A Winter’s Tale: Lyric Poem By Roy Bentley

Image of a harsh winter's tale moment in Eastern Kentucky

A Woman Hanging Out Her Family’s Washing
During the Harsh Winter in Eastern Kentucky

Like my grandmother, the dress doesn’t fit her.
And it’s thick sweaters instead of an overcoat.

Like my dead mother, she has wild black hair
and props up a clothesline with a yew branch.

A dark moves by the creek. A snake perhaps.
Ice stalactites from the eaves of a row house

testify to what’s necessary to survive here:
to let pain melt then forget to summon it

even once as the sound of a slow freight.
When she was a fleur-de-lis too beautiful

for the snapshot moment, she showed up
the sun and moon. Now, she is filigreed

with tattooing and scarring and starlight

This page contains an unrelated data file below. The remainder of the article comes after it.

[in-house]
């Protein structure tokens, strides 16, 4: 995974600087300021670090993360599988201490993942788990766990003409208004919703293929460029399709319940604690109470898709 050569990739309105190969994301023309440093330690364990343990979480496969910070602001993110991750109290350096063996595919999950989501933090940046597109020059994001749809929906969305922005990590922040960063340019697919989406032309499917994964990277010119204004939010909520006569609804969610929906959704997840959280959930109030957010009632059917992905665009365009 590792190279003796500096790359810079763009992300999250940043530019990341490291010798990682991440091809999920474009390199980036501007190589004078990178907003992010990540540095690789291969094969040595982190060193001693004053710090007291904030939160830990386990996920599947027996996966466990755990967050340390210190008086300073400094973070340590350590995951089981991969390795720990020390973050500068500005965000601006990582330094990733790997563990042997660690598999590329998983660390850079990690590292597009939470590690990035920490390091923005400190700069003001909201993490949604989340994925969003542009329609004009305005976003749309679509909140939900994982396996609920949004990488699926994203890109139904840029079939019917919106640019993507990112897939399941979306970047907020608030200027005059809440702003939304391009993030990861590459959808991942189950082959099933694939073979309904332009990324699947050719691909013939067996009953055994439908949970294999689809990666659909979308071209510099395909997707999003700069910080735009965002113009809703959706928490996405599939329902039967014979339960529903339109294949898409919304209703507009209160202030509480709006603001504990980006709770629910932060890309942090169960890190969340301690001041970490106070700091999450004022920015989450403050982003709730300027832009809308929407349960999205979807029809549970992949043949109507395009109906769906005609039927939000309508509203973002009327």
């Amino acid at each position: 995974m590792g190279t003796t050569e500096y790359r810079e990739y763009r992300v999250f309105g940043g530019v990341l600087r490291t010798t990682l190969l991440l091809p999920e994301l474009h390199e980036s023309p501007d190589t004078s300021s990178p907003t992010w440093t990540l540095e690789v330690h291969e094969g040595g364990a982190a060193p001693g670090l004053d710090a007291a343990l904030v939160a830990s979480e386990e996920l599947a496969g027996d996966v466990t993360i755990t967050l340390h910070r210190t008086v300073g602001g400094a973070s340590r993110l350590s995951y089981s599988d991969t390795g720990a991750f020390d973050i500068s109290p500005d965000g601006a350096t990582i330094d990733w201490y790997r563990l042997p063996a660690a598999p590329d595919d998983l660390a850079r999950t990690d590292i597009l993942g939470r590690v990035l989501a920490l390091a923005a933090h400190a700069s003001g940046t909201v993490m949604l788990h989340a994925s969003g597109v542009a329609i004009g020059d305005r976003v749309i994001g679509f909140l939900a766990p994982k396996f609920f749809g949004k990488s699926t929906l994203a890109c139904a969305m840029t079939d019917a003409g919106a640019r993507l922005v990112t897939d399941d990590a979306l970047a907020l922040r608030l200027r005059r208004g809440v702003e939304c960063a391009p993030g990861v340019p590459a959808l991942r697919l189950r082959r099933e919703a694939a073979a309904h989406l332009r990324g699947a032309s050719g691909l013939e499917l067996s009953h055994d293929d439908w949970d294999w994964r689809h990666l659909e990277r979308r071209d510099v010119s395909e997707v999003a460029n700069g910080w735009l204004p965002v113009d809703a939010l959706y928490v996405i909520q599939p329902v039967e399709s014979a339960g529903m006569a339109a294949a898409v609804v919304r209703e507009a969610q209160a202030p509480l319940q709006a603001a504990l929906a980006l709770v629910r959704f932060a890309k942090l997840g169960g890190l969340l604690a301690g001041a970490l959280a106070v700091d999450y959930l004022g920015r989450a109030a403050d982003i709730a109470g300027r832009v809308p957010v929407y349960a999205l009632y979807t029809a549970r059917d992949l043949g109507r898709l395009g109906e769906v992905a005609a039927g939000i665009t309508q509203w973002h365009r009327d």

in laceless, newspaper-filled work shoes.

Soon, she’ll glimpse herself in a mirror:
a ghost straight out of Dorothea Lange.

The place is a heaven of snakes, though
seeing one in winter is always a bad sign.

Roy Bentley About Roy Bentley

Roy Bentley is the author of Boy in a Boat (University of Alabama Press), Any One Man (Bottom Dog Books), The Trouble with a Short Horse in Montana (White Pine Press), and Starlight Taxi (Lynx House Press). A new book, Walking with Eve in the Loved City, has been selected by Billy Collins as a finalist for the 2018 Miller Williams Poetry Prize and will be publlshed in the spring of 2018 by the University of Arkansas Press. Work from that collection has appeared in Shenandoah, Pleiades, Rattle, Blackbird, The Southern Review, and elsewhere.

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